These models are made one cell at a time, and when simple rules are applied complex dynamic and realistic shapes can appear. I added to the basic design by putting in complex current fields and multiple grain types, which led to some very realistic looking shapes - the ultimate was one which resembled chocolate chip ice cream melting - but it had a serious purpose in that it also resembled sand formations after dredging works.

Link to this video


Pigeon tracks in Google Earth


We made a very small GPS tag for use with Manx shearwaters but tested it on pigeons, and this is an example of a track from one of those tests. The pigeon in this case is flying back  along the A34, although it appears to prefer the quieter lane alongside. Perhaps it likes to be near isolated leafy trees next to the smaller road, looking for potential food and protection.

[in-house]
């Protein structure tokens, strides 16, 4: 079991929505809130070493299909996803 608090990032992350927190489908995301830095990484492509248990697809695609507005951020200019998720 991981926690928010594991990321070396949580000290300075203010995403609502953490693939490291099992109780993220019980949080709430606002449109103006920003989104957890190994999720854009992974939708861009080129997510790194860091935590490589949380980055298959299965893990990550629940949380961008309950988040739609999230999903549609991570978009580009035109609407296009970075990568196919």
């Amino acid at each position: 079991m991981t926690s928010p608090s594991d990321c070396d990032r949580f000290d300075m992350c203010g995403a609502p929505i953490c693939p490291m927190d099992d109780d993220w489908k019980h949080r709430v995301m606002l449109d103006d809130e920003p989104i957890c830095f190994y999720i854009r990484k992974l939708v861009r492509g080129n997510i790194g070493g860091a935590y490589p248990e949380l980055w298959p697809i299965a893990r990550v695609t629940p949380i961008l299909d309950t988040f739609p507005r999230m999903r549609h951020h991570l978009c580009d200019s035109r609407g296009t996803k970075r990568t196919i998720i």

Interfaces and theoretical models for learning track analysis


Here is an example of an application I made to contrast various theories relating to albatross movements. It was designed to be used by students.


Krill and whales


Scientific references


I made an attempt to understand how whales maintain a high abundance of krill. Because evolutionary theory makes this a highly likely scenario, and the lack of a 'krill surplus' after most whales in the Southern Ocean were killed was a paradox which could potentially be answered through this type of work. I made a model of krill and whales which investigated if a risk aversion strategy by krill was consistent with current understanding of their life history. The model suggests that it is possible that whales force krill into 'grow fast, die young' habitat, when, left to their own devices, they would choose a 'grow slow, live long' habitat.

All these works were products of my own efforts and while I'm very pleased if you would like to copy these images, I'd be equally pleased if you'd give credit.
Jay Willis 2012